memantine


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me·man·tine

 (mə-măn′tēn)
n.
A drug, C20H24N5O4, used in its hydrochloride form to treat symptoms of Alzheimer's disease by inhibiting NMDA receptors.

[me(thyl) + (ada)mant(ane), molecule with a diamond-like structure (from Greek adamās, adamant-, diamond; see adamant) + -ine.]
Translations

memantine

n memantina
References in periodicals archive ?
It also recommended the use of memantine (Ebixa, Lundbeck) for severe disease and for some patients with moderate disease.
Dr David Wilkinson, consultant in Old Age Psychiatry at the Memory Assessment and Research Centre in Southampton commented: "This decision from NICE is very welcome news as memantine, with its different mode of action from the other available treatments, offers new hope for patients, carers and doctors dealing with Alzheimer's disease - one of the most distressing diseases we have to face.
Brennan, from McLean Hospital in Belmont, Massachusetts, said his team was not surprised that memantine reduced binge episodes since that was their initial hypothesis.
1-3) Derived from the older drug amantadine, memantine dampens output from the subthalamic nucleus, potentiates dopamine release and attenuates degeneration of dopaminergic neurons.
50 daily cost of Memantine, sold as Ebixa, ahead of the lives of sufferers.
50 daily cost of Memantine ahead of the lives of sufferers.
approval in 2003, the drug memantine has been prescribed to slow mental decline in people with moderate-to-advanced Alzheimer's disease.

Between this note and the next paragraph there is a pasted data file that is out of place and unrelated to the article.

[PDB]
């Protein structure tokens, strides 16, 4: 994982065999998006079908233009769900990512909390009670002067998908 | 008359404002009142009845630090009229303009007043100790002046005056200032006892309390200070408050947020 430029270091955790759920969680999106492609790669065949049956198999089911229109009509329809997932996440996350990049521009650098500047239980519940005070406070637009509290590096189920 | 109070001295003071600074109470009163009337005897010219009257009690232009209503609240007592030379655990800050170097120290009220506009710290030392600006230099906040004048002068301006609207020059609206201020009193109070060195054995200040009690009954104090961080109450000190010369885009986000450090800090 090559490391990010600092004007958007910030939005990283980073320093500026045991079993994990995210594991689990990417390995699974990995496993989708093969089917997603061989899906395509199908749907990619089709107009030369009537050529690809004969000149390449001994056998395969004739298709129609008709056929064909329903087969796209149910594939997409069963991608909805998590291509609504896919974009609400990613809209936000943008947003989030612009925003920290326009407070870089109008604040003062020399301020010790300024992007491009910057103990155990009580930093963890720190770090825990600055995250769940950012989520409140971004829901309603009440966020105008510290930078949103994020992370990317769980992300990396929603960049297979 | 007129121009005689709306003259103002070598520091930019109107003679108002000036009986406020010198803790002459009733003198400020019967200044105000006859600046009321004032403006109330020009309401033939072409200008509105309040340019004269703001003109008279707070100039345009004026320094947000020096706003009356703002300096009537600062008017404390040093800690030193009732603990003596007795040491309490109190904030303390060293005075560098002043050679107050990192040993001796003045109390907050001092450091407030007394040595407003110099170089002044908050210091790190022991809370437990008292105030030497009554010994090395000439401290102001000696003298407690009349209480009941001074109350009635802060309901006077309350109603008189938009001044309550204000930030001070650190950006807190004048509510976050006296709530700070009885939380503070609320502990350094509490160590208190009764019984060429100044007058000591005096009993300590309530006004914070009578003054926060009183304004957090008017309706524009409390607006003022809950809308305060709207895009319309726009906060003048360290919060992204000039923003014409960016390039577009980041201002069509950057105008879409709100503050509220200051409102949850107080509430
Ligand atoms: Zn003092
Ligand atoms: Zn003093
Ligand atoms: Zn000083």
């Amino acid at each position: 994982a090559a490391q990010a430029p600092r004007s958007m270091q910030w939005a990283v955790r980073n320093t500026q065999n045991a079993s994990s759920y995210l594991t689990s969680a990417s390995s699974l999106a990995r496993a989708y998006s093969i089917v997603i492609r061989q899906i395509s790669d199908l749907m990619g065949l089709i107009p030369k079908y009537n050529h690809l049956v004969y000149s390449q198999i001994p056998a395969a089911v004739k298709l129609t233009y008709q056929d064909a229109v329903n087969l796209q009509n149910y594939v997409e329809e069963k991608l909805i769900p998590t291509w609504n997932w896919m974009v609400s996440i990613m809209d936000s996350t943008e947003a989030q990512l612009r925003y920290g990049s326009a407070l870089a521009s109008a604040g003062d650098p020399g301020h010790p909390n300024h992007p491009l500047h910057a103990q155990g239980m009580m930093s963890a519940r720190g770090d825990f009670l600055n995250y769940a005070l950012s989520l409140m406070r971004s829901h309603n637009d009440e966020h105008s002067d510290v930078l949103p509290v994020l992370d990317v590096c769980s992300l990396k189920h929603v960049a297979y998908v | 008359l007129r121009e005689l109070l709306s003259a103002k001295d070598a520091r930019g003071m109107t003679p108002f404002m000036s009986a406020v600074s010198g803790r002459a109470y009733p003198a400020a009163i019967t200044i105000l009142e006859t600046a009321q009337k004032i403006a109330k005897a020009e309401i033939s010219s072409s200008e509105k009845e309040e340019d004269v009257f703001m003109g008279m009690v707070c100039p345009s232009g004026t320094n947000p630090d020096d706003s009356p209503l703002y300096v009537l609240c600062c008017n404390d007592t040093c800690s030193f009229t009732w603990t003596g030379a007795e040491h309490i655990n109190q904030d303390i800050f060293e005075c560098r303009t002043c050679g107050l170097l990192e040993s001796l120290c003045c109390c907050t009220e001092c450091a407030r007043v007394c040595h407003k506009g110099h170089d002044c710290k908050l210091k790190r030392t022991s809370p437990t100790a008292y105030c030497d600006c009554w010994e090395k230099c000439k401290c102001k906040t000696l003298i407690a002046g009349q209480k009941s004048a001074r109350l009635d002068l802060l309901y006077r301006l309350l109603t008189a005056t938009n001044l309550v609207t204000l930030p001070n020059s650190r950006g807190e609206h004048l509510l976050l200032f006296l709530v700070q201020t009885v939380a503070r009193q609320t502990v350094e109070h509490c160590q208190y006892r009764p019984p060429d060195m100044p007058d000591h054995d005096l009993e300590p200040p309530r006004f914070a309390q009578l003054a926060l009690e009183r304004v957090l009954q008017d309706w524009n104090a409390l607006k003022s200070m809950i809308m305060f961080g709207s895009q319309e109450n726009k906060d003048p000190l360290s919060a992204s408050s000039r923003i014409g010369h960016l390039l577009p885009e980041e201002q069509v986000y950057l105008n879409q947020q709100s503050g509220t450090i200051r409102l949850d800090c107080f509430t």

Barbara Olivan-Blazquez of the University of Zaragoza, Spain, and colleagues evaluated the efficacy of memantine for pain symptom control in fibromyalgia (Pain.
Food and Drug Administration (FDA) of its Abbreviated New Drug Application (ANDA) for Memantine Hydrochloride Oral Solution 2 mg/mL, the therapeutic similar to the reference listed drug Namenda Oral Solution, 2 mg/mL of Forest Pharmaceuticals.
Any such statement, including, but not limited to, successfully commercializing Memantine Hydrochloride Oral Solution 2 mg/mL, whether expressed or implied, is subject to market and other conditions, and subject to risks and uncertainties which can cause actual results to differ materially from those currently anticipated due to a number of factors which include, but are not limited to, the risk factors discussed in the Company's Form 10-K and other documents filed with the SEC from time to time, including the prospectus supplement related to the proposed offering to be filed with the SEC.
NEW ORLEANS -- The combination of memantine and a cholinesterase inhibitor improved behavioral symptoms in patients with moderate-severe Alzheimer's dementia, according to two pooled, post hoc analyses.
University School of Medicine demonstrates that an Alzheimer's drug called memantine may reduce the impulse to binge eat by acting on an area of brain associated with addictive behavior.